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Was The Worldwide Asymmetry In Current Accounts Caused By The Macroeconomic Policy Of The Global Economy’S Leader?

Listed author(s):
  • Georg QUAAS

Some authors sketch the causal chain that produced the current account surplus in China and the current account deficit of the US (as a part of global imbalances) as follows: declining interest rates in the US cause a redirection of capital flows into the periphery, rising capital inflows into China and other Asian countries trigger currency purchases by periphery central banks, and increasing stocks of foreign reserves on the asset side in the central bank balance sheet are matched by a proportional increase of reserve money on the liability side. To keep the exchange rate stable, foreign reserves are accumulated and reserve money expands. The Peoples Bank of China is trying to fight the inflation pressure with several measures, among them higher interest rates. This attracts even more foreign capital to China. Moreover, it cannot solve a problem that originates in the macroeconomic policy of the global economy’s leader – a crucial point in this argument is the redirection thesis. The empirical evidence does not support this thesis in several respects – there is no evidence for a redirected capital flow away from the US toward China, and there is no evidence that interest rates controlled by the Federal Reserve are the cause of the capital flow to China.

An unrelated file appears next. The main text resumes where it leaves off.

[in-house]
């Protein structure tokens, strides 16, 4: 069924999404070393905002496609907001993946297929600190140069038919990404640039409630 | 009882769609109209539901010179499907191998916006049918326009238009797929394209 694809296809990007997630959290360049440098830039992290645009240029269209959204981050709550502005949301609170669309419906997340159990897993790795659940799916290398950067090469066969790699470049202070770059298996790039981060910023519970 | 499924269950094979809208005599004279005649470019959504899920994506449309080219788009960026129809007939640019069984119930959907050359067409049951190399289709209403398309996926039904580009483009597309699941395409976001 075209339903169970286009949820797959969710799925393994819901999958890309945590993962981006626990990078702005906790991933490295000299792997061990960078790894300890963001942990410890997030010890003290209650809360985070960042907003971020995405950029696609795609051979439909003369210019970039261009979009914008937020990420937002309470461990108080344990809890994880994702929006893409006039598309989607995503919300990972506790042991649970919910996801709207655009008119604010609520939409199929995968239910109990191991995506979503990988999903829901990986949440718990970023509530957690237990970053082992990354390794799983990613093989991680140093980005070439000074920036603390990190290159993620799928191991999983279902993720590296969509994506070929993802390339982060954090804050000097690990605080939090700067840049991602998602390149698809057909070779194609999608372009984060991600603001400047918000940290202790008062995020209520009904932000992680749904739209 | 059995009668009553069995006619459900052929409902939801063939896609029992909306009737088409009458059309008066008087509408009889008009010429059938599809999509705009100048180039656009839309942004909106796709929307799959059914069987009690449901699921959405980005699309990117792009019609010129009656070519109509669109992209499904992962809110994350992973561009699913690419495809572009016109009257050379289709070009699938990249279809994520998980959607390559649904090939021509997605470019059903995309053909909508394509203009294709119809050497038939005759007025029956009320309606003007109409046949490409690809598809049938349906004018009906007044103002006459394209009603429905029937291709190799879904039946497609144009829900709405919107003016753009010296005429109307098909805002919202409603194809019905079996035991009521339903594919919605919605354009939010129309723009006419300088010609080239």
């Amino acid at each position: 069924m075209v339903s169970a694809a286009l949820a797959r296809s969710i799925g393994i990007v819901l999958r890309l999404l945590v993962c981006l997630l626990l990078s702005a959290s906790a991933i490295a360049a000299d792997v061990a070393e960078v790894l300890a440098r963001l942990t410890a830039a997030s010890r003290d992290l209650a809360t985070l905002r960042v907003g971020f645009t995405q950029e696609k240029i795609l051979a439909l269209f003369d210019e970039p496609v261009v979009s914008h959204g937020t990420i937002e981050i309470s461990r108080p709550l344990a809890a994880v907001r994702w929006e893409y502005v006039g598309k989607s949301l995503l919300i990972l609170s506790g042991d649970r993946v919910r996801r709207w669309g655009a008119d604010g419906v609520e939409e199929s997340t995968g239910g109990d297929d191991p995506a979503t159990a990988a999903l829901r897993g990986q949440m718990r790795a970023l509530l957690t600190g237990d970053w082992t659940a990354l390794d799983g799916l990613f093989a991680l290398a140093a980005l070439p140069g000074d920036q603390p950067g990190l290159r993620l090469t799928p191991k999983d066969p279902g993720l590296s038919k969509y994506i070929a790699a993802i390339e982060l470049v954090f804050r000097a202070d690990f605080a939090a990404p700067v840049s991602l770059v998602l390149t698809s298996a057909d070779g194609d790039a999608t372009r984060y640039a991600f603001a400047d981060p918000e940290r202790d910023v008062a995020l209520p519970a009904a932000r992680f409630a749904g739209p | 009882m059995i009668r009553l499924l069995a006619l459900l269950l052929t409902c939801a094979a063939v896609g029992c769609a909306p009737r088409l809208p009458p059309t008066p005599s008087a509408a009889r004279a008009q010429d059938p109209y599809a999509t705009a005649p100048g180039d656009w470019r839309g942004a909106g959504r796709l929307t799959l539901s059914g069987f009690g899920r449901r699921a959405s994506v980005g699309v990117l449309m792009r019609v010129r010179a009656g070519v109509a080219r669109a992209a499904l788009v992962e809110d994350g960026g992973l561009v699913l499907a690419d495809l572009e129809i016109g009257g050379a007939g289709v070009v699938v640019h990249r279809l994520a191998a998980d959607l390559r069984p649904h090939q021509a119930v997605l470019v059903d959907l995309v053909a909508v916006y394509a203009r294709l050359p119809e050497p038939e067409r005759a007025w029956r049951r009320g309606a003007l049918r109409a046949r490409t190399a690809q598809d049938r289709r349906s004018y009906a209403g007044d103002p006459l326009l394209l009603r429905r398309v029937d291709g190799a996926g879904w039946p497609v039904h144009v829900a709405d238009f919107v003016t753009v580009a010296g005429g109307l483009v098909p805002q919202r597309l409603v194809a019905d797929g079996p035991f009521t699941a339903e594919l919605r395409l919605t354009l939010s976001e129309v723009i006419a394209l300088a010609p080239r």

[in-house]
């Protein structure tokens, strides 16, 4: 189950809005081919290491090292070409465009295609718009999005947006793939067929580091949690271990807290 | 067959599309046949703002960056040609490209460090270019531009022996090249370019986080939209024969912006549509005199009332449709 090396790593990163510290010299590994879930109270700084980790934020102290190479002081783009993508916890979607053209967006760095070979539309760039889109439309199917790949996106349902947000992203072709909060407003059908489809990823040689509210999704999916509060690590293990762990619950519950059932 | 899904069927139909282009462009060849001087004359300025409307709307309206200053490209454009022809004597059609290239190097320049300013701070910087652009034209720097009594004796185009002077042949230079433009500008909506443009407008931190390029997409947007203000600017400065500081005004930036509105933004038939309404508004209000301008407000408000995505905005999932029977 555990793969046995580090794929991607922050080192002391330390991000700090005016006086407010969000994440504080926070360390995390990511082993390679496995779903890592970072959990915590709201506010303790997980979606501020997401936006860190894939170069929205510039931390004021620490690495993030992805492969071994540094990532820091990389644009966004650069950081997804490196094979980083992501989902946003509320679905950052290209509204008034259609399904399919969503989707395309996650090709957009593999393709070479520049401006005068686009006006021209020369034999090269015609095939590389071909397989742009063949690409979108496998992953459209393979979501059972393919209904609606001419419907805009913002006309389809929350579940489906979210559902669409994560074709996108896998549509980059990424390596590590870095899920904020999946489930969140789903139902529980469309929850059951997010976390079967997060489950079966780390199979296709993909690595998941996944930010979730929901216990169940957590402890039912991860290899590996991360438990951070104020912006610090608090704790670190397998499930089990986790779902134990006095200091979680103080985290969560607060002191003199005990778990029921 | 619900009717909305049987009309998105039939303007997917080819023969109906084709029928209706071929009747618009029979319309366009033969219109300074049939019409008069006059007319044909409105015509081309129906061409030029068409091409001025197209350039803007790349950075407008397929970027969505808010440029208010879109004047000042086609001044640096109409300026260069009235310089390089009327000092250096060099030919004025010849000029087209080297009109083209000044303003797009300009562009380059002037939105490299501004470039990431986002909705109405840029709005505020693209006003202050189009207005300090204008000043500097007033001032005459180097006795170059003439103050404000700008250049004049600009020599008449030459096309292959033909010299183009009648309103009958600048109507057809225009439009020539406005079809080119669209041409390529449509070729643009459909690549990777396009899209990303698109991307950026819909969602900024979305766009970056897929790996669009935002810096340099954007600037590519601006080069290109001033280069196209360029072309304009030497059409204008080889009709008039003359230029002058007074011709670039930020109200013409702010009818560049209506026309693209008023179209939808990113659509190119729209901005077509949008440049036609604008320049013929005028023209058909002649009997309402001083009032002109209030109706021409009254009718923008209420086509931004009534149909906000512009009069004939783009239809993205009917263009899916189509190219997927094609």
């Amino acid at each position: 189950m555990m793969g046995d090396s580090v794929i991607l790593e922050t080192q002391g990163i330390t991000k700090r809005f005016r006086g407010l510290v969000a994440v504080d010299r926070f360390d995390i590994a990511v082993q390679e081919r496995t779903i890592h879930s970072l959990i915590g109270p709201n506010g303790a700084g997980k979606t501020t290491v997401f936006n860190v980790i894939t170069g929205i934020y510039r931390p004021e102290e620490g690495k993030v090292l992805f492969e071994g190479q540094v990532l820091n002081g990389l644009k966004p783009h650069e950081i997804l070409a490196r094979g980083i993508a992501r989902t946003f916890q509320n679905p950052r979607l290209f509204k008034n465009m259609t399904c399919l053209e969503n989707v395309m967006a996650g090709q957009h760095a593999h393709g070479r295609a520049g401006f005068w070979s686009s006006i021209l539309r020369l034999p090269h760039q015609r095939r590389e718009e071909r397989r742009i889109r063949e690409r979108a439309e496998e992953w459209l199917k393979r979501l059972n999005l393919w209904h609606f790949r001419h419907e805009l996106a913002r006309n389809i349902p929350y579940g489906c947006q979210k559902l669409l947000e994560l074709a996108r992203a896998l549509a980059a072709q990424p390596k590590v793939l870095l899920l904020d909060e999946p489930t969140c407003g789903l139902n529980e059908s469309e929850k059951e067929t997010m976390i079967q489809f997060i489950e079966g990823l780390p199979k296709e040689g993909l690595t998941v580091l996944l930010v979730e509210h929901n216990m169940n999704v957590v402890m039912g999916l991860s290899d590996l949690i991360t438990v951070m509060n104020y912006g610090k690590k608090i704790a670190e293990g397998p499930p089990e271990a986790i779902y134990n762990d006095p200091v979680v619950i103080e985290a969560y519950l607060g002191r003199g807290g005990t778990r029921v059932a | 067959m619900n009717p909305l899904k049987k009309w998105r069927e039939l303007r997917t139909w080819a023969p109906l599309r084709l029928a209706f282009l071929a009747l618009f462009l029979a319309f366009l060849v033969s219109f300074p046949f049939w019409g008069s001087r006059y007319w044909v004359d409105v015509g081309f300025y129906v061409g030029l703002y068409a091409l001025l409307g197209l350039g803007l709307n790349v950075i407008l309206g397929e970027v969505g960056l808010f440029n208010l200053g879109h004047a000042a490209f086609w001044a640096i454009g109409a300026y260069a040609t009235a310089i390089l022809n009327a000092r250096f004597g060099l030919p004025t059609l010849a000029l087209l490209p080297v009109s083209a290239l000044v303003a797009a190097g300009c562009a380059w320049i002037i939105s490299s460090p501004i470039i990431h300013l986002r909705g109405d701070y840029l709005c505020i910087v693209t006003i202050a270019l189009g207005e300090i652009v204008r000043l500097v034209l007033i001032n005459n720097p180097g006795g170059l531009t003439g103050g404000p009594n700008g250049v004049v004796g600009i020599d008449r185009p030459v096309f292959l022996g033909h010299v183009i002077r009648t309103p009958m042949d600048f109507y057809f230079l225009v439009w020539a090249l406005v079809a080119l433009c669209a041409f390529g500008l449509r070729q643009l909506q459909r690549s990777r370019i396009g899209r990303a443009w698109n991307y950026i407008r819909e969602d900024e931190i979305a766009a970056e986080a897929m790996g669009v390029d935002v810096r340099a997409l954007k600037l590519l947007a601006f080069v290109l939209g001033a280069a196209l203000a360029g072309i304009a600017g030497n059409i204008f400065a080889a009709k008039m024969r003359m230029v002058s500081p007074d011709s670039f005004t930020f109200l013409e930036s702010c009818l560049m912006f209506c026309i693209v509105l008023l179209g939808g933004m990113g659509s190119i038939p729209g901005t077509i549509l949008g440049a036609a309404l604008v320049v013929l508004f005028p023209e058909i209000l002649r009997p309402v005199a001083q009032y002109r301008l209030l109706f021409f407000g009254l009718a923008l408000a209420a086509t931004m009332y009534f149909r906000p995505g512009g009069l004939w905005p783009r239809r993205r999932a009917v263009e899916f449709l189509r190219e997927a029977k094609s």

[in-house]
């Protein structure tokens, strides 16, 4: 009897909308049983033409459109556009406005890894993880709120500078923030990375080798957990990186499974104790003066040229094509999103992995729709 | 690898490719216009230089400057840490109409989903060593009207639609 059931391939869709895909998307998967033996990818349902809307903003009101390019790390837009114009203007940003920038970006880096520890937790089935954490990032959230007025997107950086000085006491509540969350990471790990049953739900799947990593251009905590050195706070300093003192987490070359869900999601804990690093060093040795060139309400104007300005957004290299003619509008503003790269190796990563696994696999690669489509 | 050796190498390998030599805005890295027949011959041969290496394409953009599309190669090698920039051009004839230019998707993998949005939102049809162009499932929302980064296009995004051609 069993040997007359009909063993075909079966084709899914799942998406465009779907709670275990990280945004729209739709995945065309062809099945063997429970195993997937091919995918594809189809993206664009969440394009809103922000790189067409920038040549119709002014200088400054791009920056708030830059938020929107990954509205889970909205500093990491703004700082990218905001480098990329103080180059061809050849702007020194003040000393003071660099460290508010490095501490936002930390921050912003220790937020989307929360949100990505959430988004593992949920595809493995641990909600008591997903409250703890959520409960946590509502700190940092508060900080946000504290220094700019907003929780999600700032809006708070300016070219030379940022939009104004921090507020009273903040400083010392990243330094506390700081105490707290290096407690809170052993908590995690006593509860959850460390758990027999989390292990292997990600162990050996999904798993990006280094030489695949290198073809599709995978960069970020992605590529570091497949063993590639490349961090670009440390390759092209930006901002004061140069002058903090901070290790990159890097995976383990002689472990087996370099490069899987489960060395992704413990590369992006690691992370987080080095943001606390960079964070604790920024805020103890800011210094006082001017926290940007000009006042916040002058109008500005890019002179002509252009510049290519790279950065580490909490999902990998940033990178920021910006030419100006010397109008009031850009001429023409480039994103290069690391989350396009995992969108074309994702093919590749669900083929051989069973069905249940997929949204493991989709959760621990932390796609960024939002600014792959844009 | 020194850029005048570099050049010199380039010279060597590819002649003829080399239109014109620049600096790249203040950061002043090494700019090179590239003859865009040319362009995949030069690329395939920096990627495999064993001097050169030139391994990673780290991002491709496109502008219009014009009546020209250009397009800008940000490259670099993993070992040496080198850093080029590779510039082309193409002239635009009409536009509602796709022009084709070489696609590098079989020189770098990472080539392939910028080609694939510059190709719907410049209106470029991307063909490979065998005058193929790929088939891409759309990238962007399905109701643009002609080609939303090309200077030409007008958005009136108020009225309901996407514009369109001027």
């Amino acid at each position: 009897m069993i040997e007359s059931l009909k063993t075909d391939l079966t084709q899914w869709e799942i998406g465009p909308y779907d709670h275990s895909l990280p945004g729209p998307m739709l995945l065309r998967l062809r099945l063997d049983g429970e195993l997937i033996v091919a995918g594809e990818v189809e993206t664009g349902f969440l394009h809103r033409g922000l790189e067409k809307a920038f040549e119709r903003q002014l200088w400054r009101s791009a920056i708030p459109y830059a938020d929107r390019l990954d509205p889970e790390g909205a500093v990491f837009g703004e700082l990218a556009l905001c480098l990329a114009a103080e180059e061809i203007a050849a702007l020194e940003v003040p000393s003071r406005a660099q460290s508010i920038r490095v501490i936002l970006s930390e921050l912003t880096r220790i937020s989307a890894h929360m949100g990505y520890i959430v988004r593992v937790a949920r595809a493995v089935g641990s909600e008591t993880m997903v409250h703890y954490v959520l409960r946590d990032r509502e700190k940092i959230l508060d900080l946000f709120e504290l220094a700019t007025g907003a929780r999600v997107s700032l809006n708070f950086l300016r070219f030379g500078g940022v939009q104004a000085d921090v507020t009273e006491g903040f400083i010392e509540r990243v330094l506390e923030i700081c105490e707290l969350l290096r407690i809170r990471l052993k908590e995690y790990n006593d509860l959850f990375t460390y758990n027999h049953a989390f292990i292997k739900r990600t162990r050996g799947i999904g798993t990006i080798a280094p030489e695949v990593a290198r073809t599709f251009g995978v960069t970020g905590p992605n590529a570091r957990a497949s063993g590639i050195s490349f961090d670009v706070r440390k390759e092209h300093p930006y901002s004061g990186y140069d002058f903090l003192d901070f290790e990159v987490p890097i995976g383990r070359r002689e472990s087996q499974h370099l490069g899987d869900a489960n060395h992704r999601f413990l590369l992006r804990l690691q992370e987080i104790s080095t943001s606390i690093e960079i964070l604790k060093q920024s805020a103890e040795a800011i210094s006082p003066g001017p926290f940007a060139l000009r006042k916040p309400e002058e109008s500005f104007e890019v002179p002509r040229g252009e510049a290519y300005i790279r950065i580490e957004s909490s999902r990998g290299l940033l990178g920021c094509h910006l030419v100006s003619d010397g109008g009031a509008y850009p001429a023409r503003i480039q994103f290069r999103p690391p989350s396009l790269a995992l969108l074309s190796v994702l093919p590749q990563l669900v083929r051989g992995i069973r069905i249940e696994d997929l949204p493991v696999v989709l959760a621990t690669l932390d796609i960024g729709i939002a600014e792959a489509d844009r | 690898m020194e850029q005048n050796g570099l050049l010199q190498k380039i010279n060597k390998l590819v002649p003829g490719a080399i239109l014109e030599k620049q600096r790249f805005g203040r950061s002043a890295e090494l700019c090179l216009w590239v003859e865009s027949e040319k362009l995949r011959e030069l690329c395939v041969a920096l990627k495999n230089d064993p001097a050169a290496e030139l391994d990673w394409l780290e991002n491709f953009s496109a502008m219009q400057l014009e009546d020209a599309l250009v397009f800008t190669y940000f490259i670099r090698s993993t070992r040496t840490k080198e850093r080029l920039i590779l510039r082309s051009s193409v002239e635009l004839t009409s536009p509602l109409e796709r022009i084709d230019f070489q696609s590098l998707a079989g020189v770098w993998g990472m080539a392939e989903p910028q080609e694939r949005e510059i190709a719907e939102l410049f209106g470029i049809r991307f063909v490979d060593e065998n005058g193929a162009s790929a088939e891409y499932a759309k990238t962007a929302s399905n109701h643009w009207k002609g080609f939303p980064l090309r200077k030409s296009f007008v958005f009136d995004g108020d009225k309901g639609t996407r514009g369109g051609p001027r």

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Article provided by Spiru Haret University, Faculty of Financial Management and Accounting Craiova in its journal Journal of Applied Economic Sciences.

Volume (Year): 5 (2010)
Issue (Month): 2(12)/Summer2010 ()
Pages: 138-146

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Handle: RePEc:ush:jaessh:v:5:y:2010:i:2(12)_spring2010:p:106
Contact details of provider: Web page: http://www2.spiruharet.ro/facultati/facultate.php?id=14

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  1. Chinn, Menzie David & Frankel, Jeffrey A., 2006. "Will the Euro Eventually Surpass the Dollar As Leading International Reserve Currency?," Santa Cruz Department of Economics, Working Paper Series qt4hz4n9pb, Department of Economics, UC Santa Cruz.
  2. Ben S. Bernanke, 2005. "The global saving glut and the U.S. current account deficit," Speech 77, Board of Governors of the Federal Reserve System (U.S.).
  3. Schnabl, Gunther & Freitag, Stephan, 2009. "An asymmetry matrix in global current accounts," Working Papers 76, University of Leipzig, Faculty of Economics and Management Science.
  4. Michael P. Dooley & David Folkerts-Landau & Peter Garber, 2003. "An Essay on the Revived Bretton Woods System," NBER Working Papers 9971, National Bureau of Economic Research, Inc.
  5. repec:fip:fedgsq:y:2005:i:mar10 is not listed on IDEAS
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